Maternity leave forces 58% of families into debt

Worried father and baby

Maternity leave cuts household incomes by 30%, putting 58% of families into debt and forcing a fifth of new mums back to work early.

With statutory pay of £138.18 a week, uSwitch has found that families are taking on an average debt of £2,012 during maternity leave.

The switching website found that 11% of new mums return to work early from maternity leave to pay off their debts.
Such is the extent of the financial squeeze, on average families are waiting three years later than planned to have children, added the site.

New rules

Meanwhile, from today (Monday 1 December), new rules come into force allowing both parents to share up to 50 weeks of paternity leave, and 37 weeks of statutory pay, between them.

Flexibility when it comes to sharing the mother's maternity leave and pay during a child's first year will apply to couples with babies due or children matched or placed for adoption on or after 5 April 2015.

Mums will still have to take at least two weeks of maternity leave immediately after the birth, with both parents able to choose to share the remaining entitlement of leave and pay between them.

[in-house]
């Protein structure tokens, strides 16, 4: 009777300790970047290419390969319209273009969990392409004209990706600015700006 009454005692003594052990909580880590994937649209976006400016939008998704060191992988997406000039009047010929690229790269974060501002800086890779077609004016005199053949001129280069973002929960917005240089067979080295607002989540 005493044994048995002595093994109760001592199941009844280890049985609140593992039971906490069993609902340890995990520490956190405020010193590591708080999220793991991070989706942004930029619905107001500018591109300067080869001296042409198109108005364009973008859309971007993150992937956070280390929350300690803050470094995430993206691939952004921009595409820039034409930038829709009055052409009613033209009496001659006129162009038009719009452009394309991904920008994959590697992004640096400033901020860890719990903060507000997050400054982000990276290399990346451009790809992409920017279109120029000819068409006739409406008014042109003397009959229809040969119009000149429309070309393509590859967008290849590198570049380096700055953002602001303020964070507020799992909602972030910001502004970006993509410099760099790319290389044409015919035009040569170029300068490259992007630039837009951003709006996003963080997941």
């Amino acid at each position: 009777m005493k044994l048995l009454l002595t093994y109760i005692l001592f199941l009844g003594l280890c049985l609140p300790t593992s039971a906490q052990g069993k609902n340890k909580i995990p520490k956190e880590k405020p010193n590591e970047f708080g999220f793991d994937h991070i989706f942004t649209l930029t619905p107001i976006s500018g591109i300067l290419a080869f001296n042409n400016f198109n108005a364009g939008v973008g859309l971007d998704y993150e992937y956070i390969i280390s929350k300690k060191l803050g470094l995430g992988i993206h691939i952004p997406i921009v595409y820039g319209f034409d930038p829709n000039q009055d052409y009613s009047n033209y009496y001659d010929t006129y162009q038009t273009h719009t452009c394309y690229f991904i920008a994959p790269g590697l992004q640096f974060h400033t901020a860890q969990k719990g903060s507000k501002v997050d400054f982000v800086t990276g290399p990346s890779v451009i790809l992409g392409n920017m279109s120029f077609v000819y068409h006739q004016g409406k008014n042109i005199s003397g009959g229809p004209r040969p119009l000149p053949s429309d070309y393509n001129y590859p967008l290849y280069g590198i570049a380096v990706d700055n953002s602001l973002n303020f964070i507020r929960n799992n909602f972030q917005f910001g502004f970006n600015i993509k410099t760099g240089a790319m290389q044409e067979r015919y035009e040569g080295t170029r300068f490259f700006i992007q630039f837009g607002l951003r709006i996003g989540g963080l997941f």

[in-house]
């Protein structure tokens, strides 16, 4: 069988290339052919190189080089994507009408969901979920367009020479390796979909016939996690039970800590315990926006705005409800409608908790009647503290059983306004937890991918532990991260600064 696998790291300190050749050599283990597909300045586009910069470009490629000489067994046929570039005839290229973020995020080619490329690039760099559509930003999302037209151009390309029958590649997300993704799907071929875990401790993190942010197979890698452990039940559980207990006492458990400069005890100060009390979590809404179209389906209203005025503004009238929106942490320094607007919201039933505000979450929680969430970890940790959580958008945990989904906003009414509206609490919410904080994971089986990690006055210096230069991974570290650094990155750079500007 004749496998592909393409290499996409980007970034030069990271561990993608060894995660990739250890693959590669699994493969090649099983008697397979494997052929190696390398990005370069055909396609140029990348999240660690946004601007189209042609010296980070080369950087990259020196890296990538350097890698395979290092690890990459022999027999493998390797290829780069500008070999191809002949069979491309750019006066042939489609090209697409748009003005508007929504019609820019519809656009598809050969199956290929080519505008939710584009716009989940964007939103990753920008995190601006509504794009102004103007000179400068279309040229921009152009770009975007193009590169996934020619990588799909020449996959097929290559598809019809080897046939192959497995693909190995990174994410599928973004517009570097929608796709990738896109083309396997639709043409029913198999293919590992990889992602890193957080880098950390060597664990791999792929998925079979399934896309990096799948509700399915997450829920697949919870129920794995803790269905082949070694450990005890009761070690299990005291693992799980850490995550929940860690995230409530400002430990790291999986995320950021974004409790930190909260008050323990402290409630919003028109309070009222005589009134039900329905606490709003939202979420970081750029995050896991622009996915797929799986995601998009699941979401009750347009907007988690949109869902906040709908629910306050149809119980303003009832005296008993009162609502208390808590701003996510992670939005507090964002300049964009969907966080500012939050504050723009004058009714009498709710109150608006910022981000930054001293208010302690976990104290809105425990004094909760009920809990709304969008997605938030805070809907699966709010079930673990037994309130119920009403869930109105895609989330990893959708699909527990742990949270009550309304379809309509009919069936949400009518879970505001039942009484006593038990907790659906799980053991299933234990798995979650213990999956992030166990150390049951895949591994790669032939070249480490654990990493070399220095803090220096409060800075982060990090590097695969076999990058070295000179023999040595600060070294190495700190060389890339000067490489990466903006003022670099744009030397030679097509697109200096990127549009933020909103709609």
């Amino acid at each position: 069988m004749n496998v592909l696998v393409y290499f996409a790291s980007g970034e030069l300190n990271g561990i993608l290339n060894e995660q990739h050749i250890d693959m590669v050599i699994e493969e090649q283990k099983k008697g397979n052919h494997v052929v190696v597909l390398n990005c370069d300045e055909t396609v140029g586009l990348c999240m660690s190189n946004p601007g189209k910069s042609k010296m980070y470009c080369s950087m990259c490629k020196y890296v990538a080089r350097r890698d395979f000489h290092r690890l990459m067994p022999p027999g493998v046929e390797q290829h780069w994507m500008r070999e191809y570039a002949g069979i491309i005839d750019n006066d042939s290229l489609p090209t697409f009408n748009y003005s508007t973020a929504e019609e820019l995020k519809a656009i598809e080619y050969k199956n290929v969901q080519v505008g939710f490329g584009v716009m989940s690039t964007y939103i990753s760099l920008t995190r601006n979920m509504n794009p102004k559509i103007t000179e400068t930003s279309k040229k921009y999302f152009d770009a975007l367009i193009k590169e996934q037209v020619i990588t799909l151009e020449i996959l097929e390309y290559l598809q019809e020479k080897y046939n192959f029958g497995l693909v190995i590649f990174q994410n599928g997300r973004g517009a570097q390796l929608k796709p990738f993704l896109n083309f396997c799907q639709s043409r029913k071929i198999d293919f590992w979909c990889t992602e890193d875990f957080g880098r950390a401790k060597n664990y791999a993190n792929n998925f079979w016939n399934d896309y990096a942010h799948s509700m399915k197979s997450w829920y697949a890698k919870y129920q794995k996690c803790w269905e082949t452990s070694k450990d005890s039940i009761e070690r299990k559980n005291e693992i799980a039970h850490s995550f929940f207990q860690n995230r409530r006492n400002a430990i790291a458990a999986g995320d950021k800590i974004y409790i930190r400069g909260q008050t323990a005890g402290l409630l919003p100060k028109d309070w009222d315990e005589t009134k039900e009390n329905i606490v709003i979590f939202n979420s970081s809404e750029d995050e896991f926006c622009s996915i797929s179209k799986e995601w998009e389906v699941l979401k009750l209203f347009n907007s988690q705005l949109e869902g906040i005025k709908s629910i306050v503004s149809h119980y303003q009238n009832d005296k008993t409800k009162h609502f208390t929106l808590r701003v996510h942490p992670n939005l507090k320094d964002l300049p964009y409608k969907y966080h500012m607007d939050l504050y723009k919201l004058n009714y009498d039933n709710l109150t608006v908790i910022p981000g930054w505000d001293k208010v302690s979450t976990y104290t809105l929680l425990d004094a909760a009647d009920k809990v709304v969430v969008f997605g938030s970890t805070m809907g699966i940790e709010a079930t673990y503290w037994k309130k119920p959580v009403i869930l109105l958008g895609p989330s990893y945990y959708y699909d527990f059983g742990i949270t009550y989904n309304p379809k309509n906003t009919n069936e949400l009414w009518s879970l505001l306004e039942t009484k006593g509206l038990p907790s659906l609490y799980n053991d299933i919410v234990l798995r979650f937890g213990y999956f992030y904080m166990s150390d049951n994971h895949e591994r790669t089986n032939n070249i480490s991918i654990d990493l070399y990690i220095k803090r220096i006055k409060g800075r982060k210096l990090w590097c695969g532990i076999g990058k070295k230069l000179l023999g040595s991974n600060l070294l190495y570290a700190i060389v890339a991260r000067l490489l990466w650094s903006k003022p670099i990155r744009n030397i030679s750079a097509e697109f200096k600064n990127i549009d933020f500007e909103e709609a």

As many as 285,000 working couples are expected to be eligible to share time off from April, according to the government.
Ann Robinson, director of consumer policy at, said: "The drop in income while on maternity leave can be crippling for families, particularly as one third of working mothers are the main breadwinner. The Shared Parental Leave legislation has the potential to alleviate some of the difficulties faced by parents, but it's going to take a major awareness drive by the government, not to mention a significant cultural shift in the workplace, for it to start having an impact."
She added: "There is still a lot of work to be done to ease the strain on new parents, but in the meantime, families can help themselves by taking a long hard look at their household budgets to see where they can cut costs.

"Short-term debt solutions may seem an efficient way to fund spending, but they can also lead to long-term debt if not managed properly."